Cash Vow For Child Mental Health
Over £30m is to be spent to help prevent young mental health patients in England being treated on the same wards as adults.
The government pledged to end the practice last year in a shake-up of child mental health care.
Mental health charities say that staff on adult wards are often not trained to help younger patients.
The investment will provide 59 new beds, and pay for some 45 others to be moved to more appropriate locations.
The issue was highlighted by a report from the Children’s Commissioner, Professor Al Aynsley-Green, and the charity YoungMinds in January this year.
The report said that children frequently ended up on adult wards either because no children’s beds were available, or because there was no way to access them in an emergency.
Children on adult wards said they did not feel involved in their care, were often bored, and were even fearful of sexual harassment or aggression from adult patients.
Some young patients reported that they had the opportunity to self-harm or take drugs while staying on an adult ward.
The report recommended that wherever possible, no under-16s should end up on adult wards, and where they did, extra steps should be taken to protect them.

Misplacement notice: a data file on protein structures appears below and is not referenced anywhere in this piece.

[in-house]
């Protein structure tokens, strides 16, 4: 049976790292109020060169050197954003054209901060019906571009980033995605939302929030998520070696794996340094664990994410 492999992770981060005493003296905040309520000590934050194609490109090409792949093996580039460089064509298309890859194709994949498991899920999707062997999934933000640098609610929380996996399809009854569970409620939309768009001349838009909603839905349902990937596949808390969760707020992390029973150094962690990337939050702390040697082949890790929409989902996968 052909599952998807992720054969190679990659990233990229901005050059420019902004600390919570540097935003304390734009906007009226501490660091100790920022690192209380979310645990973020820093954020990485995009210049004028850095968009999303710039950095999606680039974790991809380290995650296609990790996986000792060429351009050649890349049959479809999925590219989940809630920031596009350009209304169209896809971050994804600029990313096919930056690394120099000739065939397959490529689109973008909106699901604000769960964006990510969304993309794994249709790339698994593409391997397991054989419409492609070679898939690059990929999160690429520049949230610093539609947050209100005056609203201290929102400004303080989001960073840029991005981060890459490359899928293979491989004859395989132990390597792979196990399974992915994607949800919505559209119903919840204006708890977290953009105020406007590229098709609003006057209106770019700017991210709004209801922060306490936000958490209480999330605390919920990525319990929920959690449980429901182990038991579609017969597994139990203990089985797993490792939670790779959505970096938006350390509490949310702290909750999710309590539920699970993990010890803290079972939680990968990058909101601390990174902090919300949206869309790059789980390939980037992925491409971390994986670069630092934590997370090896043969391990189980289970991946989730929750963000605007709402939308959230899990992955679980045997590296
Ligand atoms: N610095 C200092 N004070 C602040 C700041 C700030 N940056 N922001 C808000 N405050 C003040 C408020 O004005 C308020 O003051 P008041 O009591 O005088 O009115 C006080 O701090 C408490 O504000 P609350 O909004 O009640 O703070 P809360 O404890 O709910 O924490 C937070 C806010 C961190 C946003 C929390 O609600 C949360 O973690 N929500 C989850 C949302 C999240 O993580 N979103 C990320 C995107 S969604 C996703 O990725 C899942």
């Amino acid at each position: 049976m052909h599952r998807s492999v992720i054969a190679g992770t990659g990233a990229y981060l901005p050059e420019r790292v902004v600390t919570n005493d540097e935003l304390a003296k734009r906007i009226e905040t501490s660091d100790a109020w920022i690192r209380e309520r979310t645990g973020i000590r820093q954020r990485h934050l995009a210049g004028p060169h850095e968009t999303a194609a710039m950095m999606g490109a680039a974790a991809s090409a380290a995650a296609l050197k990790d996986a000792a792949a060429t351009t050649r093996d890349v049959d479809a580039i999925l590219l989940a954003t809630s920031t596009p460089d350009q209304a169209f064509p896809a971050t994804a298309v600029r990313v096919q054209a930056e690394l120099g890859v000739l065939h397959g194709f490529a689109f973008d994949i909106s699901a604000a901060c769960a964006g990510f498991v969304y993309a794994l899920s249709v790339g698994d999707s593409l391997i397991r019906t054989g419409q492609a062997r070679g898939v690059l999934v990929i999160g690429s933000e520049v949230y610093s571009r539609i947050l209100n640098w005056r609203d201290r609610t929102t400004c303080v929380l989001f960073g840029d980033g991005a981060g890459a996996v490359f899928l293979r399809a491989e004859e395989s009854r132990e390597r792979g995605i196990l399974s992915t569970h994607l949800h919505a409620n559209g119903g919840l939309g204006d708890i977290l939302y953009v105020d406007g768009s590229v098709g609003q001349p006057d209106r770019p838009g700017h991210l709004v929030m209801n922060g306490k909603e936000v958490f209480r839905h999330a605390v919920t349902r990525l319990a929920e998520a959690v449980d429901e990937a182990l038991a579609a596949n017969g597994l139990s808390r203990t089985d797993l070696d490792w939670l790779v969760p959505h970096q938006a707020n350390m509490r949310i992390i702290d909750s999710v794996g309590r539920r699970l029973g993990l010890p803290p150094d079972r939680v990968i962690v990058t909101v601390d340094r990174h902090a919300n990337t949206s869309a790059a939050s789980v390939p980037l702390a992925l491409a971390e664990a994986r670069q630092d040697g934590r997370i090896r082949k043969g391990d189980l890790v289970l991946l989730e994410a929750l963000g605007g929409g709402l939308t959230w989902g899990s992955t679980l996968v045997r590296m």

The latest investment pays for a total of 17 projects across England.
In addition to the new and relocated beds, 52 beds will be refurbished to make them more suitable for child patients.
Health Minister Ivan Lewis said: “In November 2006, I made it clear that within two years no child under 16 would be treated on an adult psychiatric ward.
“Vulnerable children deserve age-appropriate services that recognise, irrespective of their condition, that they are first and foremost children.”
Barbara Herts, the Chief Executive of YoungMinds, welcomed the extra money, saying it would ensure better mental health services to children “no matter where they live in England”.
Sophie Corlett, the policy director of the mental health charity Mind said: “This a welcome investment from the Government that is long overdue.
“Many mental health patients have been exposed to wards that are not appropriate to their age, gender or culture.
“Any commitment to improve the inpatient environment for adults or children and young people so that it helps rather than hinders patient recovery is a step in the right direction.”